A sandy but exposed beach with easy access and parking (15 minute drive from Parc-Le-Breos B&B). The beach can be quite busy in summer months on account of the many campsites nearby. At the head of the beach are a number of beach shops, cafes, fish and chip shops and a pub. On the west side of the bay are the ruins of the salt house where sea water was boiled to leave salt which was then used in the preservation of the fish. It is likely that Port Eynon was chosen as a location for the salt house not only because of the fishing industry which was once based here, but also because the bay has a relatively high salinity, being quite shallow with the absence of any rivers flowing in. If you venture to the end of Port Eynon Point at low tide, you may catch a glimpse of the boilers of the Agness Jack - one of the many wrecks at the end of this treacherous headland. Walking further west (just around the corner of the point) you will come across Culver Hole, a mysterious walled up cave entrance thought to have once been used as a dovecote to aid winter food supplies.
Boat launching is to the west of the beach (be careful of the deep sand at the end of the slipway) and there is a boating lane demarked by yellow buoys. The beach is good for water sports, being lifeguarded and having easy launching for sailing dinghies etc. Gower Coast Adventures operate their boat trips and booking office (a sign-written minibus) from here in the summer months, running excursions all the way to Worms Head, and Mumbles in the other direction. Three or four wrecks lie out in the bay and on the point, which makes the area a magnet for divers when the water visibility is good.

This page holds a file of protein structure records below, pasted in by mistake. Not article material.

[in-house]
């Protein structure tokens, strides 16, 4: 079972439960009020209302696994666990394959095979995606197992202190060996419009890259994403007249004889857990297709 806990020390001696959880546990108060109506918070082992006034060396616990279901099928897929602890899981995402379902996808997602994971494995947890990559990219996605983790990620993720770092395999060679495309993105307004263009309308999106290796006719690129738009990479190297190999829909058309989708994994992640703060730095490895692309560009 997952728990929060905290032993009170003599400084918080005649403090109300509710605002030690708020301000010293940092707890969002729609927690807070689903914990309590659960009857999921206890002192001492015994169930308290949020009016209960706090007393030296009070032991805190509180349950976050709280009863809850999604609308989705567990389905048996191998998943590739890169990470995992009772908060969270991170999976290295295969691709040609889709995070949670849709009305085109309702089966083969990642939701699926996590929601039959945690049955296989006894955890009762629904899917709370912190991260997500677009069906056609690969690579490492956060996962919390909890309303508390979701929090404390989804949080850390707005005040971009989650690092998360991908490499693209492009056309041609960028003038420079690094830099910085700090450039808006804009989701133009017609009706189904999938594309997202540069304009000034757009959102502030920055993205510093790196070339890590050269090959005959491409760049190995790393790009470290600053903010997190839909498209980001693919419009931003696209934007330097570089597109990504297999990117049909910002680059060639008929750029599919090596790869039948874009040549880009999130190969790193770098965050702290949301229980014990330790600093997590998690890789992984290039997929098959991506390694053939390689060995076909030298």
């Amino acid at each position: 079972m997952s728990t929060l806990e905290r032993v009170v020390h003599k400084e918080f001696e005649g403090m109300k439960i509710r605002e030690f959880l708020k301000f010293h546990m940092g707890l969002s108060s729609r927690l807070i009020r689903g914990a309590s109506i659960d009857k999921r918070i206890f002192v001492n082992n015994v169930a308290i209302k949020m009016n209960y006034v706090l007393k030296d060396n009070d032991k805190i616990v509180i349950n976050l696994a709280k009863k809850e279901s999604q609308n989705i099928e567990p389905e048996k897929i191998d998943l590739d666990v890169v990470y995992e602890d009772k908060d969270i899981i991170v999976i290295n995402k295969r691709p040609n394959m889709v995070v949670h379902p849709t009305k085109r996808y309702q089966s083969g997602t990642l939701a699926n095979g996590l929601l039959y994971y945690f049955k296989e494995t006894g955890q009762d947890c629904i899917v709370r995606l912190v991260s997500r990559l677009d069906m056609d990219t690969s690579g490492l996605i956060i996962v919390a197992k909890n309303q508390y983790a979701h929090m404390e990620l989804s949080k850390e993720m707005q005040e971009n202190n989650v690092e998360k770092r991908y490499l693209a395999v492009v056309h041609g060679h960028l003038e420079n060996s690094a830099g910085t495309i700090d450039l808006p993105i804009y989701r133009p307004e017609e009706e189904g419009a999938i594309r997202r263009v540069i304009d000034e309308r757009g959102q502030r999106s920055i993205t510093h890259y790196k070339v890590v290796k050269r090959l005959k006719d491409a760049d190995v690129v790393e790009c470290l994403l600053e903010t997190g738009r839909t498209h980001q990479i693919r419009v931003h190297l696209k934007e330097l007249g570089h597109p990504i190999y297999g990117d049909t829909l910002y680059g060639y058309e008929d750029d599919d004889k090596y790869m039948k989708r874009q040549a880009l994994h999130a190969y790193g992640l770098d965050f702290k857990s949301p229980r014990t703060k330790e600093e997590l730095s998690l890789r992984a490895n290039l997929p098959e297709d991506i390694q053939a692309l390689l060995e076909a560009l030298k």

The beach at Port Eynon is OK for flatfish, and sometimes bass on a rising tide, but you're better off heading to the steeper more turbulent Horton end of the beach. If its bass you are after, you should head out along the point on the west which is actually one of the better places on the peninsula to fish. I have had good luck here using peeler crab set about 20 inches above the weight to get clear of the rocks. Also try spinning for mackerel and pollock at full tide.
Port Eynon is generally too sheltered to have any surf except in extreme swells, but see the description of Horton (the other end of the bay) which can be quite good.